Wednesday, June 13, 2007

ODP.NET & LLBLGen Pro

Using LLBLGen Pro as your Data Access solution for an Oracle Database, you either have to use Microsoft's Provider For Oracle, or Oracle Data Provider for .NET (aka ODP.NET).

And both of them work on top of Oracle Client. So an Oracle Client is needed for any of the above providers, which is installed automatically when you install the ODP.NET.

Many .NET developers favors the ODP.NET over the MS provider, especially those with a long track dealing with Oracle database. Because the MS provider has some limitations (lacking the support of some Oracle Native DataTypes, eg. XMLType).

Using LLBLGen Pro with the ODP.NET:
When you build the code generated by LLBLGen Pro on the Development machine, it references the Oracle.DataAccess.dll version found on your machine.
(Oracle.DataAccess.dll is the Oracle Data Provider assembly)

Also it's worth noting that the "SD.LLBLGen.Pro.DQE.OracleX.NET20.dll" the Dynamic Query Engine shipped with LLBLGen Pro, and referenced in the generated code, was built against a specific version of the Oracle.DataAccess.dll (eg. SD.LLBLGen.Pro.DQE.Oracle10g.NET20.dll was built against Oracle.DataAccess.dll v.9.2.0.401 as far as I can remember).

This shouldn't cause any problems in most of the cases, since installing the ODP.NET installs some Publisher Policy files that redirect calls to older versions of the Oracle.DataAccess.dll to the newer installed version.
I said most of the cases because some older versions of the ODP.NET missed those publisher policy files. If this is the case you may include the assembly redirections into your app.config /web.config file, which should look like the following:


[configuration]
[runtime]
[assemblyBinding xmlns="urn:schemas-microsoft-com:asm.v1"]
[dependentAssembly]
[assemblyIdentity name="Oracle.DataAccess" publicKeyToken="89B483F429C47342"/]
[bindingRedirect oldVersion="9.2.0.20-9.2.0.420" newVersion="9.2.0.700"/]
[/dependentAssembly]
[/assemblyBinding]
[/runtime]
[/configuration]
(Replace the square brackets with the triangular ones used for xml.)

Note: Assembly redirection can work the other way around, you can re-direct calls to a new version of the Oracel.DataAccess to an older installed version.

ODP.NET Versioning Schema:
It's worth mentioning here that Oracle have changed the ODP.NET / Oracle.DataAccess versioning schema.
Starting with 10.2.0.2, Oracle Data Provider for .NET ships with two sets of binaries; one set for .NET Framework 1.x and another for .NET Framework 2.0.

For example, if the ODP.NET product version number is 10.2.0.2.10, the correspondingODP.NET assembly versions are:
■ .NET Framework 1.x version: 1.102.2.10
■ .NET Framework 2.0 version: 2.102.2.10

Note that the Oracle installer and documentation still refer to the ODP.NET product version number and not the assembly/DLL version number. As with the .NET Framework system libraries, the first digit of the assembly version number indicates the version of the .NET Framework to use with an ODP.NET assembly. Publisher Policy DLL is provided as before so that applications built with older version of ODP.NET are redirected to the newer ODP.NET assembly.

The Problems:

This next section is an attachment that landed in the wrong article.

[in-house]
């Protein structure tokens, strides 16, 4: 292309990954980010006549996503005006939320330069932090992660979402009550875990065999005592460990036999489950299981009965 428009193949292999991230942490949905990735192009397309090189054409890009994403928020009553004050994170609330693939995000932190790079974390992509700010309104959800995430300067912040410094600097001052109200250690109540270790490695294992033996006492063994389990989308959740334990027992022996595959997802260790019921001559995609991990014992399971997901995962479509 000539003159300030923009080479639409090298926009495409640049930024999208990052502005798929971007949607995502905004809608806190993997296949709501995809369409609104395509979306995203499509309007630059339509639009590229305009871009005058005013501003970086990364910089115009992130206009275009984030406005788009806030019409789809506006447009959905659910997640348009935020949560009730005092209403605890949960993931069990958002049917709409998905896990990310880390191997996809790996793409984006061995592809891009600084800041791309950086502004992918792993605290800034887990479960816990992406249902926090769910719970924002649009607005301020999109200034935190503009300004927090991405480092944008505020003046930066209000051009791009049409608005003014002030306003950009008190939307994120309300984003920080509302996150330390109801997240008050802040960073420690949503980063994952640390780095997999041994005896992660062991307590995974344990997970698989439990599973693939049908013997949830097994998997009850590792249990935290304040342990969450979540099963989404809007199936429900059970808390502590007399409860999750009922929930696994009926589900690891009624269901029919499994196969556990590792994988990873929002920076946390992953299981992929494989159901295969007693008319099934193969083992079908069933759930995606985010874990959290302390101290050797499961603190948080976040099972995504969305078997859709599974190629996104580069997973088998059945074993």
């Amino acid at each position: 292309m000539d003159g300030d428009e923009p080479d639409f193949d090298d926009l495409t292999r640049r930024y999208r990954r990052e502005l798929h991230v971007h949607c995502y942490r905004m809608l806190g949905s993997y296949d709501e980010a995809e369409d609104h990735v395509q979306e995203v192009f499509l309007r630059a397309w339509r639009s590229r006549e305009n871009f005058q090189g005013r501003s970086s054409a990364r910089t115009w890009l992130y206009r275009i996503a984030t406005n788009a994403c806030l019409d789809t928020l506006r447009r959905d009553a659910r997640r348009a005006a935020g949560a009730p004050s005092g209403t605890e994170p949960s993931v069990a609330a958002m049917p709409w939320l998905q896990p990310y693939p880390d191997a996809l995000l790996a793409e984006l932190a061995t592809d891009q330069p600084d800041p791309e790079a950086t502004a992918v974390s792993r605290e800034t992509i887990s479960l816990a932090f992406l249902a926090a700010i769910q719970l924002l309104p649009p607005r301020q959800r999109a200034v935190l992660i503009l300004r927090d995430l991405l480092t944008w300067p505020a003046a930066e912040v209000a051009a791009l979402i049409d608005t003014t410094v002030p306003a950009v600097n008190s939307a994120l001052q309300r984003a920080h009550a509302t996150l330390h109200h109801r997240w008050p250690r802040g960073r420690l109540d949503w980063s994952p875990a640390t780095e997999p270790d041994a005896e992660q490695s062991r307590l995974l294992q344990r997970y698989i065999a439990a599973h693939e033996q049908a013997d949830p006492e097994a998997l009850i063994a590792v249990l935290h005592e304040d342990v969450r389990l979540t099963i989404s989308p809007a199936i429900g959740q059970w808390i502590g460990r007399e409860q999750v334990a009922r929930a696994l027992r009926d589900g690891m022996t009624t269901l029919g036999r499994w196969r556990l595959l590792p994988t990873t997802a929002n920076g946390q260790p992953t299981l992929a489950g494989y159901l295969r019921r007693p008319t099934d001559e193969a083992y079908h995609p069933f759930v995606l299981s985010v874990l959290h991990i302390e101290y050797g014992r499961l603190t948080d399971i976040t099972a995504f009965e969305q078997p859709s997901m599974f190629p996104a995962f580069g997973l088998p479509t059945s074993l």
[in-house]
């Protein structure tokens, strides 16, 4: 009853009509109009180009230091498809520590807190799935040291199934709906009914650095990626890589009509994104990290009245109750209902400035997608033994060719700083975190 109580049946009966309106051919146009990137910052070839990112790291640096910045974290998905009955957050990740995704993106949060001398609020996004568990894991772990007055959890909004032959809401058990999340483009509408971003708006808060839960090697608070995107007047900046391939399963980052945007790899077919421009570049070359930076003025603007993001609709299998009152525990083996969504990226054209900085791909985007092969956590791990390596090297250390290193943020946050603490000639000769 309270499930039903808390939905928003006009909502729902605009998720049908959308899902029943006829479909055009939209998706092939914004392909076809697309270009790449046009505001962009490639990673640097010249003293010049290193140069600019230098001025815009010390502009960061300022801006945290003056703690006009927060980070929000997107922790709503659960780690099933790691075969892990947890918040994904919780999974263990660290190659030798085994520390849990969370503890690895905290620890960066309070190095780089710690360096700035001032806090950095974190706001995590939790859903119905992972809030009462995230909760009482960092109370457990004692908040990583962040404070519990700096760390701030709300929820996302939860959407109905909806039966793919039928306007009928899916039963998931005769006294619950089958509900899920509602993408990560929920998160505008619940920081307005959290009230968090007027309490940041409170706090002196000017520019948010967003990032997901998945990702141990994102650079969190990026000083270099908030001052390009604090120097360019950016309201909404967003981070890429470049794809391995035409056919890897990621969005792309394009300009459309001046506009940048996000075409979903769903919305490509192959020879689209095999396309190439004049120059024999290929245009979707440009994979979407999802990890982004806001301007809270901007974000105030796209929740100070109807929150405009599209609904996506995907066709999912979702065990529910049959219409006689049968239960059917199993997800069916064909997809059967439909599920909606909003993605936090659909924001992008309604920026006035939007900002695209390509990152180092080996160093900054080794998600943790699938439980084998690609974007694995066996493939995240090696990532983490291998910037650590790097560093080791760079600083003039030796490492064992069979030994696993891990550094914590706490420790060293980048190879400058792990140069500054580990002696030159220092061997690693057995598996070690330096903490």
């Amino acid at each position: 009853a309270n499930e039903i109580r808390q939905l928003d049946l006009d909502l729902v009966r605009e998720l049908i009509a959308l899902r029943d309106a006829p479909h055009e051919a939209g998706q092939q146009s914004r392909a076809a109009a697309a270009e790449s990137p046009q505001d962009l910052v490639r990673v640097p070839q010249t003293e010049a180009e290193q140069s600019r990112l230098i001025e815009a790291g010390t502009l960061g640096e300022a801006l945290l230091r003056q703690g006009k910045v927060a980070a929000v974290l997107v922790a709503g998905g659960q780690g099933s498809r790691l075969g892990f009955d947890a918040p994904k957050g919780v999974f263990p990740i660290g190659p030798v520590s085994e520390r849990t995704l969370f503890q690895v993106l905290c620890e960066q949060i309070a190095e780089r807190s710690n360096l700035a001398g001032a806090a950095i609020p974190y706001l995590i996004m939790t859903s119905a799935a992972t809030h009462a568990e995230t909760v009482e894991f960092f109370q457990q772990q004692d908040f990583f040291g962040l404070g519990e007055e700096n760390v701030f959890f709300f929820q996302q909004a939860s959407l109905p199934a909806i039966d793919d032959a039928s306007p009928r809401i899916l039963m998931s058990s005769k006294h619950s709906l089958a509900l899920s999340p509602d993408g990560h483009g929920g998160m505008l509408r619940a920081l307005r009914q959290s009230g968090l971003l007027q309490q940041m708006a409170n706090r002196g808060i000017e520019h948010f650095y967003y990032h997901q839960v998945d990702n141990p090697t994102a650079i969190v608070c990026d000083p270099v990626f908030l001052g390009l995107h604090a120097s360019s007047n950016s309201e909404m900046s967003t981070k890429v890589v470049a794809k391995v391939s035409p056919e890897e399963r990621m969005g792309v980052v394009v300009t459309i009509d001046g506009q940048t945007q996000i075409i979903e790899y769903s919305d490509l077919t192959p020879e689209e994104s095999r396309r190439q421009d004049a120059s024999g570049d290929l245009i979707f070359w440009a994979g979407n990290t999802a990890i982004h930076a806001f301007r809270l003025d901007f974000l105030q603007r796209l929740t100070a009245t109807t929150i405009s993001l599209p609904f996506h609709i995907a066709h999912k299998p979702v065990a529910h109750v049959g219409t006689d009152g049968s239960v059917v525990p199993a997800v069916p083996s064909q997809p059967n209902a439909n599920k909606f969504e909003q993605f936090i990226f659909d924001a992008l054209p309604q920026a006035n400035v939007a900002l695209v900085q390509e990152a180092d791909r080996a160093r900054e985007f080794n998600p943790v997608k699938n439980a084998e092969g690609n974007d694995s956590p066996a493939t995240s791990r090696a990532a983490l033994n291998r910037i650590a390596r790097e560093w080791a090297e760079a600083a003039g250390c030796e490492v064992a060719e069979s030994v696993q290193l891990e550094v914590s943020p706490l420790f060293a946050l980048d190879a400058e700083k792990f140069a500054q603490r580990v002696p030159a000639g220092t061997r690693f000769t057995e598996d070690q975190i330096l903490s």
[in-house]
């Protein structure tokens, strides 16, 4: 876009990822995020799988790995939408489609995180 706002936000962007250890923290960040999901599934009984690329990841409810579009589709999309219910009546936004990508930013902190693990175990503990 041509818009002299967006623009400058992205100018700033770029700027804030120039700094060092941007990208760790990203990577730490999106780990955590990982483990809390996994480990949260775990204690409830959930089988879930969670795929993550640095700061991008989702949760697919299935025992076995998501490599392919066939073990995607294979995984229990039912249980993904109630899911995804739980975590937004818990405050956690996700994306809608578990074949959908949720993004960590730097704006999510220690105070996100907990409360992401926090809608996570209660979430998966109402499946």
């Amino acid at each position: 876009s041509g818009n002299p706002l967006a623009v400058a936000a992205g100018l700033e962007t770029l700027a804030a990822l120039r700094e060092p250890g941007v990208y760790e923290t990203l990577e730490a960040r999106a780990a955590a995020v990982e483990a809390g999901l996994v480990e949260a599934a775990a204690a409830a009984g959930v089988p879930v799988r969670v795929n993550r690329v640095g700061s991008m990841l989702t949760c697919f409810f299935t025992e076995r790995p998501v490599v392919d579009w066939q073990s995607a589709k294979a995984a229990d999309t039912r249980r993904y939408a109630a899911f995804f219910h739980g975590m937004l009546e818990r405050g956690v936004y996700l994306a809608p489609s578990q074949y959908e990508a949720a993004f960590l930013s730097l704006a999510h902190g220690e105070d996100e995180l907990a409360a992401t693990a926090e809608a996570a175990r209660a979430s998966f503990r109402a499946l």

Problems can rise when you deploy your application on a machine with a different version of the ODP.NET, then you might see the following exception:
Could not load file or assembly 'Oracle.DataAccess, Version=x.x.x.x, Culture=neutral, PublicKeyToken=89b483f429c47342' or one of its dependencies. The system cannot find the file specified.

This should be solved by a correct assembly redirection. (From the version you see in the exception to the version already installed).

Another exception you might see is:
The Provider is not compatible with the version of the Oracle Client.

An assembly re-direction should solve this issue, too. This shows up when you have different version of the Oracle.DataAccess.dll in your machine check the Global Assembly Cash (GAC).
Due to older installations or so, while only one of them is corresponding to the latest installed version of the ODP.NET, yet your application references an older one. The first exception won't show up, since your application can find the dll, thanks to the GAC, but it's not the one that should be used.

Just to make sure which ODP.NET version is installed on your machine, check the following registry path HKEY_LOCAL_MACHINE\SOFTWARE\ORACLE\ODP.NET

In most of the cases the assembly re-direction are the answers.

In some rare cases after getting rid of the re-directions issue you might see the following exception:
Unable to cast object of type 'Oracle.DataAccess.Client.OracleConnection' to type 'Oracle.DataAccess.Client.OracleConnection'

Pretty weird!!
This can be caused by some calls to the Oracle.DataAccess.dll inside the SD.LLBLGen.Pro.DQE.OracleX.NET20.dll which were not successfully re-directed to the installed version.
To solve this issue you will have to re-build the DQE dll to reference the same version of the Oracle.DataAccess.dll found on your development machine.
Details can be found in this post:
http://www.llblgen.com/tinyforum/Messages.aspx?ThreadID=9007&StartAtMessage=0&#51587


2 comments:

Ed Hammerbeck said...

Hi, I stumbled across your blog while trying to diagnose my ODP/GAC worries. I go into detail in this thread on OTN. The error I am getting is the one you describe: "System.TypeInitializationException: The type initializer for "Oracle.DataAccess.Client.OracleConnection" threw an exception. The provider is not compatible with the version of Oracle client." However, I can see that in the GAC that the version numbers are all the same [1.102.2.20].

If you can give me some advice, I would be very grateful.

Anonymous said...

Thanks man , for this article !